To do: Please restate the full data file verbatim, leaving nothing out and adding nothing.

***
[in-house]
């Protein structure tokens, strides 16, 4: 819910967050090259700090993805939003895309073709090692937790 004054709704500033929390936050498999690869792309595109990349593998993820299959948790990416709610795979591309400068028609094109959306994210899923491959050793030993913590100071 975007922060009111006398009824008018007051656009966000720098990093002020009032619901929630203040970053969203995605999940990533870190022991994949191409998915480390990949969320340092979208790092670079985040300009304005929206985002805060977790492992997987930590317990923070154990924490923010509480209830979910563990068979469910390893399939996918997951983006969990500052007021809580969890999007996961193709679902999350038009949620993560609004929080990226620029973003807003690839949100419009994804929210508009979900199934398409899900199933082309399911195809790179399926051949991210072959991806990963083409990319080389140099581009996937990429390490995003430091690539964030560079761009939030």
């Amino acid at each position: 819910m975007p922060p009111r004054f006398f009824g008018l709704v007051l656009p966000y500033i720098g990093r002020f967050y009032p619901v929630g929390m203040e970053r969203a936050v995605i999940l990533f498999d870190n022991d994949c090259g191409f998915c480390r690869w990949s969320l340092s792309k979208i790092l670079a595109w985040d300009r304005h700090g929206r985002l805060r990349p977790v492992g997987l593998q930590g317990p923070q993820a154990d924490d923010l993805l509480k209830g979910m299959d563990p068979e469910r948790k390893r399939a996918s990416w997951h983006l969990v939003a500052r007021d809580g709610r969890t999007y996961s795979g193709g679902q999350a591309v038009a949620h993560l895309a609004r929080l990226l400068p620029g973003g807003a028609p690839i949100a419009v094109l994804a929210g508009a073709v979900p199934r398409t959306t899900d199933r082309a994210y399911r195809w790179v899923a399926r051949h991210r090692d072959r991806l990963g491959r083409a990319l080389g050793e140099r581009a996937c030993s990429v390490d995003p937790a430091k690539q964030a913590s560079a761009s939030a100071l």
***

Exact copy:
[in-house]
């Protein structure tokens, strides 16, 4: 819910967050090259700090993805939003895309073709090692937790 004054709704500033929390936050498999690869792309595109990349593998993820299959948790990416709610795979591309400068028609094109959306994210899923491959050793030993913590100071 975007922060009111006398009824008018007051656009966000720098990093002020009032619901929630203040970053969203995605999940990533870190022991994949191409998915480390990949969320340092979208790092670079985040300009304005929206985002805060977790492992997987930590317990923070154990924490923010509480209830979910563990068979469910390893399939996918997951983006969990500052007021809580969890999007996961193709679902999350038009949620993560609004929080990226620029973003807003690839949100419009994804929210508009979900199934398409899900199933082309399911195809790179399926051949991210072959991806990963083409990319080389140099581009996937990429390490995003430091690539964030560079761009939030």
């Amino acid at each position: 819910m975007p922060p009111r004054f006398f009824g008018l709704v007051l656009p966000y500033i720098g990093r002020f967050y009032p619901v929630g929390m203040e970053r969203a936050v995605i999940l990533f498999d870190n022991d994949c090259g191409f998915c480390r690869w990949s969320l340092s792309k979208i790092l670079a595109w985040d300009r304005h700090g929206r985002l805060r990349p977790v492992g997987l593998q930590g317990p923070q993820a154990d924490d923010l993805l509480k209830g979910m299959d563990p068979e469910r948790k390893r399939a996918s990416w997951h983006l969990v939003a500052r007021d809580g709610r969890t999007y996961s795979g193709g679902q999350a591309v038009a949620h993560l895309a609004r929080l990226l400068p620029g973003g807003a028609p690839i949100a419009v094109l994804a929210g508009a073709v979900p199934r398409t959306t899900d199933r082309a994210y399911r195809w790179v899923a399926r051949h991210r090692d072959r991806l990963g491959r083409a990319l080389g050793e140099r581009a996937c030993s990429v390490d995003p937790a430091k690539q964030a913590s560079a761009s939030a100071l």